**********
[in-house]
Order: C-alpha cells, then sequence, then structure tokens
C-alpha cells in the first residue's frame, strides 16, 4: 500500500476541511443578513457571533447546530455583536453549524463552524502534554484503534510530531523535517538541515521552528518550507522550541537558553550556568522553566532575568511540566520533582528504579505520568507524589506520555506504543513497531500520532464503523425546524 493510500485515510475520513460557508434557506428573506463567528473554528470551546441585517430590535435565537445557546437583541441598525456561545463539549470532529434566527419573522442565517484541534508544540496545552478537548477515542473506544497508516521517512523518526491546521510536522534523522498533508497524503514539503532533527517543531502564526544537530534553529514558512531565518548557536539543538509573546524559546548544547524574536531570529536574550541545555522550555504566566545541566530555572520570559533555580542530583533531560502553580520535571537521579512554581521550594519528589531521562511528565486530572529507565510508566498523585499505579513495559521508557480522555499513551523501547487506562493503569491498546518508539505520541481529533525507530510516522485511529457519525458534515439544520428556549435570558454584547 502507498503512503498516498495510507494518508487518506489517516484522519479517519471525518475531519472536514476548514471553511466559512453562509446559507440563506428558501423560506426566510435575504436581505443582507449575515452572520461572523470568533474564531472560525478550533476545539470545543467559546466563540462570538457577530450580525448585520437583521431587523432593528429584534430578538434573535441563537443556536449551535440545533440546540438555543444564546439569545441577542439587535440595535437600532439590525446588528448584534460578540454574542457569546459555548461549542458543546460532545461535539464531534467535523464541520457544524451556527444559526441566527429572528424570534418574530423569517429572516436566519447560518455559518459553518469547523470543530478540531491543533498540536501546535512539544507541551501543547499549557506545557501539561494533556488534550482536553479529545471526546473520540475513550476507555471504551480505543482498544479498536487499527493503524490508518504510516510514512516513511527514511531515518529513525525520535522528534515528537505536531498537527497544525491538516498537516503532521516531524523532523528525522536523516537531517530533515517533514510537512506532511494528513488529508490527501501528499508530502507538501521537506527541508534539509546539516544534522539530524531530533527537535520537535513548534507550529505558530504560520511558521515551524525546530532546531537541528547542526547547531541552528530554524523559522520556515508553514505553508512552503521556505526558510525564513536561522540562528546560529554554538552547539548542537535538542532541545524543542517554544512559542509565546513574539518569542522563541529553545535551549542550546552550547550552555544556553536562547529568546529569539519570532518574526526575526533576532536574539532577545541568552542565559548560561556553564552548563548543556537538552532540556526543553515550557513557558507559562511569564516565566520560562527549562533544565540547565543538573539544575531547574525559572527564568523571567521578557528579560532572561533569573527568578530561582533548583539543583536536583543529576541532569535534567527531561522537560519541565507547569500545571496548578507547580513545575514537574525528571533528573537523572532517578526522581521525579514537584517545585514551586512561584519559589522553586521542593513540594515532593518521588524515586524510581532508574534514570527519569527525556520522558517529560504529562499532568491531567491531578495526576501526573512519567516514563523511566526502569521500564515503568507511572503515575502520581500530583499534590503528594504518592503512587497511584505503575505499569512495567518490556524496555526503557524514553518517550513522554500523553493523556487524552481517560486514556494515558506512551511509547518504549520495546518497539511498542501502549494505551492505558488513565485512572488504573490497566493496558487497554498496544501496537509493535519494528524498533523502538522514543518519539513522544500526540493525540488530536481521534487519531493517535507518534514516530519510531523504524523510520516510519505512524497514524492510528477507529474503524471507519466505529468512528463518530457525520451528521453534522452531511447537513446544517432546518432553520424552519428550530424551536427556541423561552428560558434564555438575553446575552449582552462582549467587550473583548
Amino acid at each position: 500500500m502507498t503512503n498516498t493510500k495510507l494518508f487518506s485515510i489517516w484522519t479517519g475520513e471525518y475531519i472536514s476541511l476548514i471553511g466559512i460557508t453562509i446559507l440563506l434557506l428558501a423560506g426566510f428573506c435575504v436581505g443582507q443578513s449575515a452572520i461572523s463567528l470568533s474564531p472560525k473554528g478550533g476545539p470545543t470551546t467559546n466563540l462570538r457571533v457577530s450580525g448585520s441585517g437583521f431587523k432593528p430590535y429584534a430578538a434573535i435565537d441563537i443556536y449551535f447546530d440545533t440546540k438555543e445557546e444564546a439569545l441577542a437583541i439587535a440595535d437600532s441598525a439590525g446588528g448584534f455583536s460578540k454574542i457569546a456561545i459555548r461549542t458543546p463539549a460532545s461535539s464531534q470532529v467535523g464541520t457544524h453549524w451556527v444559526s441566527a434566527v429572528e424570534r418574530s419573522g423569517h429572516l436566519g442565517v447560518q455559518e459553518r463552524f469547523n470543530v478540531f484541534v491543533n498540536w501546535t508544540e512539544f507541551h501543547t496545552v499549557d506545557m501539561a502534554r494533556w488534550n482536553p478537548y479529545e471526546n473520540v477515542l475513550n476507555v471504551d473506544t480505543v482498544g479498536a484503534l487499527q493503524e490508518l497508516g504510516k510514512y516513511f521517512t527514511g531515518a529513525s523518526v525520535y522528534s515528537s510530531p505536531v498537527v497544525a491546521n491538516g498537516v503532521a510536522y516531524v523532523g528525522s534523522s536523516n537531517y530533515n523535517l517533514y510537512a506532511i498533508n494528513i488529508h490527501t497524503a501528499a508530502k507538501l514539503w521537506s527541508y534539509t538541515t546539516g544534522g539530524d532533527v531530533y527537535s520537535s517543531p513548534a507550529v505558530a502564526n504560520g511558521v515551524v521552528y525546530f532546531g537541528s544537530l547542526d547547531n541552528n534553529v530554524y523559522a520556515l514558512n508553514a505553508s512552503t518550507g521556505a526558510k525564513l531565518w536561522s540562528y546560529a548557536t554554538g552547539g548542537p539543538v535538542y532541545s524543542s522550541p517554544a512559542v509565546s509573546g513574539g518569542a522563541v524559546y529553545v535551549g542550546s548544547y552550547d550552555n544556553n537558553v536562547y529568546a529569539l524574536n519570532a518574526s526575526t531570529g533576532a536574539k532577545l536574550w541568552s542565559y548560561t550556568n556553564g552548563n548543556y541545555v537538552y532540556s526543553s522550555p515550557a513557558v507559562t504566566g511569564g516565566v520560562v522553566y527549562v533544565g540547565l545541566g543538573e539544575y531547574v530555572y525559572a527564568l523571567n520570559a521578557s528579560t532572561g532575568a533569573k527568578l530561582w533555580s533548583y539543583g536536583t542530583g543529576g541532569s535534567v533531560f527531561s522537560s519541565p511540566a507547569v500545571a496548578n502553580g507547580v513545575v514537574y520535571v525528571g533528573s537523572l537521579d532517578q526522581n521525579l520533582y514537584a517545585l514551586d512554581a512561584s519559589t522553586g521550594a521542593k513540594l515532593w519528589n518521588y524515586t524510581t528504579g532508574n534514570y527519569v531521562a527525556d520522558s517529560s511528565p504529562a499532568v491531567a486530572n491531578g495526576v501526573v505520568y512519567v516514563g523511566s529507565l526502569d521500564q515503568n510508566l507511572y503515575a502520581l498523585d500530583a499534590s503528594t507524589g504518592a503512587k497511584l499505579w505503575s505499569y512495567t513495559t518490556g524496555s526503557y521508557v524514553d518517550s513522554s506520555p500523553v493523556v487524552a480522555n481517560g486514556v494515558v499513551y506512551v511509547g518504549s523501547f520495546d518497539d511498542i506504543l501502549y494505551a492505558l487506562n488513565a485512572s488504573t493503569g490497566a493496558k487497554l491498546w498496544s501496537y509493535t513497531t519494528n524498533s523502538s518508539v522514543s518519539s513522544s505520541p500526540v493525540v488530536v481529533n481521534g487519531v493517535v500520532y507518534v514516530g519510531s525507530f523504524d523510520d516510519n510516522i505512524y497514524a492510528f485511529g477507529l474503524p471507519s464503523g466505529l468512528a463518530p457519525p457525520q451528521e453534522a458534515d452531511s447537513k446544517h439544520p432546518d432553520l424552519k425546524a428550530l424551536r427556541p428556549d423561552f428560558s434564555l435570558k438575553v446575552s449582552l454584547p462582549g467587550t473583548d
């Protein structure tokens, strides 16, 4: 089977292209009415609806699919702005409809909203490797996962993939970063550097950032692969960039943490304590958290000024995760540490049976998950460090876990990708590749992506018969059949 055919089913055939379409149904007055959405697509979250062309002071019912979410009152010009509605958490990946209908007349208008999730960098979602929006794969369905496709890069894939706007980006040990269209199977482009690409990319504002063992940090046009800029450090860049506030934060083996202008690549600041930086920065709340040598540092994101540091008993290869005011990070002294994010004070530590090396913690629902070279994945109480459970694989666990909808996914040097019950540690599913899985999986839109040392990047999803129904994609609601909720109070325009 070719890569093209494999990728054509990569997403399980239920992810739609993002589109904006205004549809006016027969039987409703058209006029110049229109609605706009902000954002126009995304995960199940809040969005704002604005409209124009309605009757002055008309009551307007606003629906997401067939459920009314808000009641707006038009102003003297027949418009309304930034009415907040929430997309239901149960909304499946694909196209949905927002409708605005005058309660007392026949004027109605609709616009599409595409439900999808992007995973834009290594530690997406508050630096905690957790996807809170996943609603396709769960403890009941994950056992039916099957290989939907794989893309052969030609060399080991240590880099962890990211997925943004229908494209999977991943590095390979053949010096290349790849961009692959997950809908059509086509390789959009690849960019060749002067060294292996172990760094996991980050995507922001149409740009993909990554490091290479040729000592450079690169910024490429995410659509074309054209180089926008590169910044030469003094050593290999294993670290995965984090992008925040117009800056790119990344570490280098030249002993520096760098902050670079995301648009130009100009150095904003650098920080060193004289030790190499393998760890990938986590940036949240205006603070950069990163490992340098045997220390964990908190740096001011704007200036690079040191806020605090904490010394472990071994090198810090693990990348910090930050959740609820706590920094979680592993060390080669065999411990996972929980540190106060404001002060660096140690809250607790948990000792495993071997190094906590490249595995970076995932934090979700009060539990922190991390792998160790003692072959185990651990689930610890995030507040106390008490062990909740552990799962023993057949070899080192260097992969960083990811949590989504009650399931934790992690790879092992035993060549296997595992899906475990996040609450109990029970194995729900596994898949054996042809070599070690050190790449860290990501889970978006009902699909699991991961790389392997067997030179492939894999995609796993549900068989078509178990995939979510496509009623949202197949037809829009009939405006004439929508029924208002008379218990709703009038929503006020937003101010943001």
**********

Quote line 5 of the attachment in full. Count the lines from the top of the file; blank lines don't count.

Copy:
């Protein structure tokens, strides 16, 4: 089977292209009415609806699919702005409809909203490797996962993939970063550097950032692969960039943490304590958290000024995760540490049976998950460090876990990708590749992506018969059949 055919089913055939379409149904007055959405697509979250062309002071019912979410009152010009509605958490990946209908007349208008999730960098979602929006794969369905496709890069894939706007980006040990269209199977482009690409990319504002063992940090046009800029450090860049506030934060083996202008690549600041930086920065709340040598540092994101540091008993290869005011990070002294994010004070530590090396913690629902070279994945109480459970694989666990909808996914040097019950540690599913899985999986839109040392990047999803129904994609609601909720109070325009 070719890569093209494999990728054509990569997403399980239920992810739609993002589109904006205004549809006016027969039987409703058209006029110049229109609605706009902000954002126009995304995960199940809040969005704002604005409209124009309605009757002055008309009551307007606003629906997401067939459920009314808000009641707006038009102003003297027949418009309304930034009415907040929430997309239901149960909304499946694909196209949905927002409708605005005058309660007392026949004027109605609709616009599409595409439900999808992007995973834009290594530690997406508050630096905690957790996807809170996943609603396709769960403890009941994950056992039916099957290989939907794989893309052969030609060399080991240590880099962890990211997925943004229908494209999977991943590095390979053949010096290349790849961009692959997950809908059509086509390789959009690849960019060749002067060294292996172990760094996991980050995507922001149409740009993909990554490091290479040729000592450079690169910024490429995410659509074309054209180089926008590169910044030469003094050593290999294993670290995965984090992008925040117009800056790119990344570490280098030249002993520096760098902050670079995301648009130009100009150095904003650098920080060193004289030790190499393998760890990938986590940036949240205006603070950069990163490992340098045997220390964990908190740096001011704007200036690079040191806020605090904490010394472990071994090198810090693990990348910090930050959740609820706590920094979680592993060390080669065999411990996972929980540190106060404001002060660096140690809250607790948990000792495993071997190094906590490249595995970076995932934090979700009060539990922190991390792998160790003692072959185990651990689930610890995030507040106390008490062990909740552990799962023993057949070899080192260097992969960083990811949590989504009650399931934790992690790879092992035993060549296997595992899906475990996040609450109990029970194995729900596994898949054996042809070599070690050190790449860290990501889970978006009902699909699991991961790389392997067997030179492939894999995609796993549900068989078509178990995939979510496509009623949202197949037809829009009939405006004439929508029924208002008379218990709703009038929503006020937003101010943001």